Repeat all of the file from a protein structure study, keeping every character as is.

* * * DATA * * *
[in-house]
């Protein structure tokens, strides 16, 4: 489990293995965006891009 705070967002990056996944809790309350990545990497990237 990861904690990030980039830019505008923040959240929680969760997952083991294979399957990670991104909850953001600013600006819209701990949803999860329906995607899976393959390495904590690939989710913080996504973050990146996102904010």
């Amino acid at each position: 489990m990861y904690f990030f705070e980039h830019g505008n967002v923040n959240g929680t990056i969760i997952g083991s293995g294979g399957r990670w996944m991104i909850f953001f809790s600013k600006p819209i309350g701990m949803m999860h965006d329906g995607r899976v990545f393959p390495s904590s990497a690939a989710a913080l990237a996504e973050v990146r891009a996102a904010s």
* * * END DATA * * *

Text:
[in-house]
């Protein structure tokens, strides 16, 4: 489990293995965006891009 705070967002990056996944809790309350990545990497990237 990861904690990030980039830019505008923040959240929680969760997952083991294979399957990670991104909850953001600013600006819209701990949803999860329906995607899976393959390495904590690939989710913080996504973050990146996102904010």
């Amino acid at each position: 489990m990861y904690f990030f705070e980039h830019g505008n967002v923040n959240g929680t990056i969760i997952g083991s293995g294979g399957r990670w996944m991104i909850f953001f809790s600013k600006p819209i309350g701990m949803m999860h965006d329906g995607r899976v990545f393959p390495s904590s990497a690939a989710a913080l990237a996504e973050v990146r891009a996102a904010s």